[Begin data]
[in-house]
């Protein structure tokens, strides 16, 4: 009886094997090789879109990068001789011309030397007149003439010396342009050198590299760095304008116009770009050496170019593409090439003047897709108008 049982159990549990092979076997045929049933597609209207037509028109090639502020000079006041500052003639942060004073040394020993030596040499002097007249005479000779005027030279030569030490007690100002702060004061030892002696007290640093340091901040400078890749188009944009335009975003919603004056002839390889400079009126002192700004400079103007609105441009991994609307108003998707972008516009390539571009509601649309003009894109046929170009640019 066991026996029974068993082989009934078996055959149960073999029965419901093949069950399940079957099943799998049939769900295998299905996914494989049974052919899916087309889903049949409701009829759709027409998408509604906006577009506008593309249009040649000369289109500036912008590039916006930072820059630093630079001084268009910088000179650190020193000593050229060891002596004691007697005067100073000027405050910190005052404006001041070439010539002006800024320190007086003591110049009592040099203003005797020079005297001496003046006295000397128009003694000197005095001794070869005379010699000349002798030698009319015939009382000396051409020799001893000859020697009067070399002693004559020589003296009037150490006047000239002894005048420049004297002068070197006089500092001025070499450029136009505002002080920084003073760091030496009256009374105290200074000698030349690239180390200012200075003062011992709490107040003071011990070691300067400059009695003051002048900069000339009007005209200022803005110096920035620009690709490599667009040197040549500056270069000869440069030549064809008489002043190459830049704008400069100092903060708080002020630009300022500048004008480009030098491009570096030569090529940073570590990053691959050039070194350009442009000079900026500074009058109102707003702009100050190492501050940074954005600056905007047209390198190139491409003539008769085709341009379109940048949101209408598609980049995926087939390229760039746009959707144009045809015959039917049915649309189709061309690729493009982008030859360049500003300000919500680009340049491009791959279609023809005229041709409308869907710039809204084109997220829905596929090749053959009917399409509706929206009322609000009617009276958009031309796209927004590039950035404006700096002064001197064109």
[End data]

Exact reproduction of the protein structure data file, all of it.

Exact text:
[in-house]
């Protein structure tokens, strides 16, 4: 009886094997090789879109990068001789011309030397007149003439010396342009050198590299760095304008116009770009050496170019593409090439003047897709108008 049982159990549990092979076997045929049933597609209207037509028109090639502020000079006041500052003639942060004073040394020993030596040499002097007249005479000779005027030279030569030490007690100002702060004061030892002696007290640093340091901040400078890749188009944009335009975003919603004056002839390889400079009126002192700004400079103007609105441009991994609307108003998707972008516009390539571009509601649309003009894109046929170009640019 066991026996029974068993082989009934078996055959149960073999029965419901093949069950399940079957099943799998049939769900295998299905996914494989049974052919899916087309889903049949409701009829759709027409998408509604906006577009506008593309249009040649000369289109500036912008590039916006930072820059630093630079001084268009910088000179650190020193000593050229060891002596004691007697005067100073000027405050910190005052404006001041070439010539002006800024320190007086003591110049009592040099203003005797020079005297001496003046006295000397128009003694000197005095001794070869005379010699000349002798030698009319015939009382000396051409020799001893000859020697009067070399002693004559020589003296009037150490006047000239002894005048420049004297002068070197006089500092001025070499450029136009505002002080920084003073760091030496009256009374105290200074000698030349690239180390200012200075003062011992709490107040003071011990070691300067400059009695003051002048900069000339009007005209200022803005110096920035620009690709490599667009040197040549500056270069000869440069030549064809008489002043190459830049704008400069100092903060708080002020630009300022500048004008480009030098491009570096030569090529940073570590990053691959050039070194350009442009000079900026500074009058109102707003702009100050190492501050940074954005600056905007047209390198190139491409003539008769085709341009379109940048949101209408598609980049995926087939390229760039746009959707144009045809015959039917049915649309189709061309690729493009982008030859360049500003300000919500680009340049491009791959279609023809005229041709409308869907710039809204084109997220829905596929090749053959009917399409509706929206009322609000009617009276958009031309796209927004590039950035404006700096002064001197064109």